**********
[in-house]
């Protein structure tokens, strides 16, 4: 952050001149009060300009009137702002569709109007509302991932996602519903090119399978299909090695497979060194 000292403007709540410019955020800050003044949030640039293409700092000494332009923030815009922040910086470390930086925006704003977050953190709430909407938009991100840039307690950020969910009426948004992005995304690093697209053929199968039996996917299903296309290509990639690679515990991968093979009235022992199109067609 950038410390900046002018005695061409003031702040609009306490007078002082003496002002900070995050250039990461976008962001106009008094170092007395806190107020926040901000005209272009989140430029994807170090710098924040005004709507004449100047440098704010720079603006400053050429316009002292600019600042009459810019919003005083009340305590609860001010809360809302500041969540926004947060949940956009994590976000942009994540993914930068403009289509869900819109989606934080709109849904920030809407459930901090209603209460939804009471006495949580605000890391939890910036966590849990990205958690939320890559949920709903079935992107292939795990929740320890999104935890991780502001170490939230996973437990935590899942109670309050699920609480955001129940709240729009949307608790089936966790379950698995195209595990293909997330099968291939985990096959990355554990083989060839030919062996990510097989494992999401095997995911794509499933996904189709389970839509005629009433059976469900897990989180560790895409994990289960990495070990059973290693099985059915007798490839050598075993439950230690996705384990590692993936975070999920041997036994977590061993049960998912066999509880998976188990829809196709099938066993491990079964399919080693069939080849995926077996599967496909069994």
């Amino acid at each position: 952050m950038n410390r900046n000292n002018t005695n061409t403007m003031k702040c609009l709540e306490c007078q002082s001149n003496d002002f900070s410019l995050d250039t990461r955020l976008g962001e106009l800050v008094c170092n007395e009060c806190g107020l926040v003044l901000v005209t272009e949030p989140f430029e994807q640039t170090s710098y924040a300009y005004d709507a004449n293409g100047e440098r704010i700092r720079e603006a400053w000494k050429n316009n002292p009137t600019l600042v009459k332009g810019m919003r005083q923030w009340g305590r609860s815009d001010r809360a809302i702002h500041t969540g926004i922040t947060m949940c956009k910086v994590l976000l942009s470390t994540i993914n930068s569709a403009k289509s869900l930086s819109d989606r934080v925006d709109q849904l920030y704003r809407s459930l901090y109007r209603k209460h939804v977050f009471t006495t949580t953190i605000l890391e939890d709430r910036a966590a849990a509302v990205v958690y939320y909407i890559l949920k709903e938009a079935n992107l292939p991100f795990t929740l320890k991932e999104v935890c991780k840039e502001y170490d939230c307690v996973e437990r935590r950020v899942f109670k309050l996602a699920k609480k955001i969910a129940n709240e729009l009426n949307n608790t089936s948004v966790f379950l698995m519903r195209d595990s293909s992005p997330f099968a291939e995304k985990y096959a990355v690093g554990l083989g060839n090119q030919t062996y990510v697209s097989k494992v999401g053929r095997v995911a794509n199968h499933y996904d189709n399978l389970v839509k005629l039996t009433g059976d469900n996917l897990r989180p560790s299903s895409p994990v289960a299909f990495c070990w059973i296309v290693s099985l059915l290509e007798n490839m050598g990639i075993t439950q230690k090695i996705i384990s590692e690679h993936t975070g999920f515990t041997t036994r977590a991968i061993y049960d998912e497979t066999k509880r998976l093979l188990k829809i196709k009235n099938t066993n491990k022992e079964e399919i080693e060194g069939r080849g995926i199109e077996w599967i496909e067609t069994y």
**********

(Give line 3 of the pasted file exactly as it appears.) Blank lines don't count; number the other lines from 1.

């Amino acid at each position: 952050m950038n410390r900046n000292n002018t005695n061409t403007m003031k702040c609009l709540e306490c007078q002082s001149n003496d002002f900070s410019l995050d250039t990461r955020l976008g962001e106009l800050v008094c170092n007395e009060c806190g107020l926040v003044l901000v005209t272009e949030p989140f430029e994807q640039t170090s710098y924040a300009y005004d709507a004449n293409g100047e440098r704010i700092r720079e603006a400053w000494k050429n316009n002292p009137t600019l600042v009459k332009g810019m919003r005083q923030w009340g305590r609860s815009d001010r809360a809302i702002h500041t969540g926004i922040t947060m949940c956009k910086v994590l976000l942009s470390t994540i993914n930068s569709a403009k289509s869900l930086s819109d989606r934080v925006d709109q849904l920030y704003r809407s459930l901090y109007r209603k209460h939804v977050f009471t006495t949580t953190i605000l890391e939890d709430r910036a966590a849990a509302v990205v958690y939320y909407i890559l949920k709903e938009a079935n992107l292939p991100f795990t929740l320890k991932e999104v935890c991780k840039e502001y170490d939230c307690v996973e437990r935590r950020v899942f109670k309050l996602a699920k609480k955001i969910a129940n709240e729009l009426n949307n608790t089936s948004v966790f379950l698995m519903r195209d595990s293909s992005p997330f099968a291939e995304k985990y096959a990355v690093g554990l083989g060839n090119q030919t062996y990510v697209s097989k494992v999401g053929r095997v995911a794509n199968h499933y996904d189709n399978l389970v839509k005629l039996t009433g059976d469900n996917l897990r989180p560790s299903s895409p994990v289960a299909f990495c070990w059973i296309v290693s099985l059915l290509e007798n490839m050598g990639i075993t439950q230690k090695i996705i384990s590692e690679h993936t975070g999920f515990t041997t036994r977590a991968i061993y049960d998912e497979t066999k509880r998976l093979l188990k829809i196709k009235n099938t066993n491990k022992e079964e399919i080693e060194g069939r080849g995926i199109e077996w599967i496909e067609t069994y």